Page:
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The CTL offers instructors a chance to examine and enhance their teaching through systematic evidence-based analysis, reference to research on teaching and learning, and critical self-reflection.
Consultations are formative, intended to assist instructors in achieving their goals along their own developmental journeys. Consultations are also completely separate from the institution's formal summative processes for evaluating faculty for the purposes of promotion and tenure. All consultations are confidential and may be initiated only upon an instructor's request.
Common Focuses for Consultation
Instructors interested in consulting with the CTL may initiate conversations on a wide range of topics, such as:
- How can I tell whether students are learning what I want them to learn?
- What do I do when students don't do the reading?
- What does the research tell us about effective use of classroom technologies, and which one(s) might best meet my students' and my needs?
Teaching with Technology
- How can I use Blackboard (or another course management system) in order to free up class time for more interactive work?
- Who do I contact for technology consultation regarding course design and pedagogy uses of technology?
- How can I find out what is available in the Faculty Instructional Technology Lab click here for more.
- Who do I contact with teaching and technology questions? Contact firstname.lastname@example.org
- How might I enhance a course I'm currently teaching by restructuring it or shifting to use a different pedagogy?
- What sort of course design will make it more likely that students not only memorize but also apply the material and work with it meaningfully?
Scholarship of Teaching and Learning
- Where can I learn more about how other faculty members in my discipline are encouraging critical thinking (or creativity, or good research skills, etc.)—and learn what they are finding?
- How can I make my findings about student learning in my class more public by developing a scholarship stream in the scholarship of teaching and learning?
- What should a good philosophy of teaching statement look like?
- How can I use the portfolio process of evidence-based critical self-reflection as a tool for my own development?
- How do I make sense of the "evidence" that will go into the portfolio's appendices and help a reader understand its meaning in relation to my professional work?
Formats for Individual Consultations
An experienced consultant will work with an instructor to choose the best approaches for meeting the instructor's goals and needs. Possible formats include:
- Formal or information conversation
Many consultations take place in brief, informal exchanges on campus, via email, or by phone, when an instructor has a pressing question or the need for a sounding board. Such informal conversations may be followed up with additional research on the part of the consultant and a number of brief exchanges to arrive at a satisfactory solution. Instructors are also welcomed to schedule a more formal conversation with a consultant for a single meeting or a series of meetings.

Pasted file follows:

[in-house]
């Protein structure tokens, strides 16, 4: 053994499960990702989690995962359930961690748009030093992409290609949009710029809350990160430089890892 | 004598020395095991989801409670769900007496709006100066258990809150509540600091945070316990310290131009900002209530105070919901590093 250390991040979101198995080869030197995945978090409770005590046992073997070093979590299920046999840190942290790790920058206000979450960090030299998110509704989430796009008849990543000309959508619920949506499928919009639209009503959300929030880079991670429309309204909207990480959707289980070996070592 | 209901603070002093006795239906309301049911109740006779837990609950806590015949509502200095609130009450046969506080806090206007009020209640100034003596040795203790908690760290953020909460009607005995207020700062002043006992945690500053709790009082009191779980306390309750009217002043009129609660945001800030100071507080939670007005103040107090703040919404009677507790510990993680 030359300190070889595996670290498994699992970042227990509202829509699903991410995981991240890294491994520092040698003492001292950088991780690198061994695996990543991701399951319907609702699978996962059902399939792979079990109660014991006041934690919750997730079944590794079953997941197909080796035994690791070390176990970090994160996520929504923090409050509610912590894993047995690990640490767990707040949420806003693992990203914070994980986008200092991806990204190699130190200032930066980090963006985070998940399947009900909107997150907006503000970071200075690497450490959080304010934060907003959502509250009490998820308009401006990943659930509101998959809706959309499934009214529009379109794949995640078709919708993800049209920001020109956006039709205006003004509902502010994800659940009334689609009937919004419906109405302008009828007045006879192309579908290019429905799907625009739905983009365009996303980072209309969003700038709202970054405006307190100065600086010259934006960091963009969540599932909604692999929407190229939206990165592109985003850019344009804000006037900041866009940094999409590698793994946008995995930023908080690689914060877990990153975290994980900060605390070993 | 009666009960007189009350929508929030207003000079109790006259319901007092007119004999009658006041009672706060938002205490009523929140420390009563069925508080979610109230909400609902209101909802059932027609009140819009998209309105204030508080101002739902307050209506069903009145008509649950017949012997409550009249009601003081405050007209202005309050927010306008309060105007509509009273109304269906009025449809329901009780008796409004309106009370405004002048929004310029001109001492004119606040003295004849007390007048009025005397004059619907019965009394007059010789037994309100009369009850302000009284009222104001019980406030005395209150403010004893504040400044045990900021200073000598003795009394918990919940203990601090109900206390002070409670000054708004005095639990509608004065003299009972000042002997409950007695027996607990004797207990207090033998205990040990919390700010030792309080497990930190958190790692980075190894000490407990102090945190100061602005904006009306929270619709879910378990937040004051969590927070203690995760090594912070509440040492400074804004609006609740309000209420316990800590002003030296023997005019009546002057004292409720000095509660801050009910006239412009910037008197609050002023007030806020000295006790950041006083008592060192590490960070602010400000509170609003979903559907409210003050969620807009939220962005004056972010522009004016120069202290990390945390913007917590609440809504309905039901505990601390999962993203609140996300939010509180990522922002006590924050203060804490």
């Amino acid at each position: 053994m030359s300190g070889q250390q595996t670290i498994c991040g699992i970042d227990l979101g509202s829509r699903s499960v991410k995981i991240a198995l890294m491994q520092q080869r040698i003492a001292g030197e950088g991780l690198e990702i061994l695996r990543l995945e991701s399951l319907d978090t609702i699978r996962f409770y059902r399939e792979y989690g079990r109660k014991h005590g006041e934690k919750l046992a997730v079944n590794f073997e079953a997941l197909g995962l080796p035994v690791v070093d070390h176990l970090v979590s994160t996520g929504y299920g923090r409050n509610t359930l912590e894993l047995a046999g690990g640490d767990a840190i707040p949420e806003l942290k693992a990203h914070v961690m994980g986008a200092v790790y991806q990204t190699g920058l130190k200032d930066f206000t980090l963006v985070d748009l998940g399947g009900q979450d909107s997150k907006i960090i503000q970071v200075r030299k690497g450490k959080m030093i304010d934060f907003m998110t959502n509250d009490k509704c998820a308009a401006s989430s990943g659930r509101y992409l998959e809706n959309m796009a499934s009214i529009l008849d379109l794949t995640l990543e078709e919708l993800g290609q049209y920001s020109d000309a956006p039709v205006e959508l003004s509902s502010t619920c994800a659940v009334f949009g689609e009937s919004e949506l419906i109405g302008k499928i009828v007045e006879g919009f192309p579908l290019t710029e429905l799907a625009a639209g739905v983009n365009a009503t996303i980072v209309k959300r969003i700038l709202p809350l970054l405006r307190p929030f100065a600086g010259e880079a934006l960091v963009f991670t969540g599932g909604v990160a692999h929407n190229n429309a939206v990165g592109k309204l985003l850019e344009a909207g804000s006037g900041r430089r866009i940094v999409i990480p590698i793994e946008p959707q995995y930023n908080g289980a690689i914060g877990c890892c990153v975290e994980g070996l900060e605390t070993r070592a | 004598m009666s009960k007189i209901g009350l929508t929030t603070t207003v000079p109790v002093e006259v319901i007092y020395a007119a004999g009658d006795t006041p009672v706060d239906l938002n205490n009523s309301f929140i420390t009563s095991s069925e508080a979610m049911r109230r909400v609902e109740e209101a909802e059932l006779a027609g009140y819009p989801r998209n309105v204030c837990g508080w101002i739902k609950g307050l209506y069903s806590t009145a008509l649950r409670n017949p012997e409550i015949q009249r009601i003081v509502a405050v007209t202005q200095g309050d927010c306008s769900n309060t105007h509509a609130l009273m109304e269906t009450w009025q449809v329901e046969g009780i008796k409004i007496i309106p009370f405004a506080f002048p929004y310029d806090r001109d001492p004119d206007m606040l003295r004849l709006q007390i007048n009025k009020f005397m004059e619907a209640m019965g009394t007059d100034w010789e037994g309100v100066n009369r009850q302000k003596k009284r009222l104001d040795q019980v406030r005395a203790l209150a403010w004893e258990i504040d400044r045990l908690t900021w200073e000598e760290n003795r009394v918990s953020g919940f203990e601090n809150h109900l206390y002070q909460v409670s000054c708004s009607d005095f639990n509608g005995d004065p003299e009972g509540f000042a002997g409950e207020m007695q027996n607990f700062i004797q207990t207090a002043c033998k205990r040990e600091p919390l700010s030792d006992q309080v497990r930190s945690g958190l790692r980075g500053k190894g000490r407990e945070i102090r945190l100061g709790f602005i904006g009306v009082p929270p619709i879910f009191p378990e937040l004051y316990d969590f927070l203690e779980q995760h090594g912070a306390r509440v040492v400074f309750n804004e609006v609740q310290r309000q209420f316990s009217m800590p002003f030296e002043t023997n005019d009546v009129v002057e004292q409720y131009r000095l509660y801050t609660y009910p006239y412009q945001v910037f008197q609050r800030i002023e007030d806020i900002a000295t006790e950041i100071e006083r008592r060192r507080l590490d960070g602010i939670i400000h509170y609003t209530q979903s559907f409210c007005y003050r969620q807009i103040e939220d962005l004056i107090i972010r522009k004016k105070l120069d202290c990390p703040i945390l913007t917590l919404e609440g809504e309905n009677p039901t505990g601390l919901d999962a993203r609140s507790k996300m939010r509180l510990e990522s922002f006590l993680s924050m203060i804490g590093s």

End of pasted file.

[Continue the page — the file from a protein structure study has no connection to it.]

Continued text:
- Review of materials
An instructor may contact the CTL to request feedback on course-related documents, such as syllabi, web sites, or assignments. In conducting a longer-term consulting relationship, an instructor will typically share many such documents to provide a sense of context for the consultant.
- Midterm assessment of teaching (focus groups with students
In order to get feedback from students during a course, an instructor can request a "midterm assessment of teaching." Such feedback can be valuable in adjusting a course midstream and in signaling to students that their voices matter. During a 30-minute segment of a class session, a consultant interviews focus groups of students (in the faculty member's absence to provide anonymity for students). Students indicate what is helping them learn in the course, what is hindering their learning, and what suggestions they have for the instructor and for themselves. Finally, the consultant meets with the instructor to discuss the students' anonymous feedback and provide a sounding board or guidance for the faculty member's next steps with the course.
- Classroom observation
A consultant will arrange to observe a class of the instructor's choice to provide feedback related to the instructor's interests, goals, and needs for student learning. Such documentation can be useful for one's own development, as documentation of ongoing professional development work for the professional portfolio, and as a data point for work in the scholarship of teaching and learning.
- Support for work in the scholarship of teaching and learning
Instructors who would like to investigate student learning in their classes in more formal and systematic ways—and then make their findings public—may wish to present or publish in the scholarship of teaching and learning. The CTL will help instructors locate appropriate venues and, time-permitting, can provide guidance and feedback on proposals and manuscripts.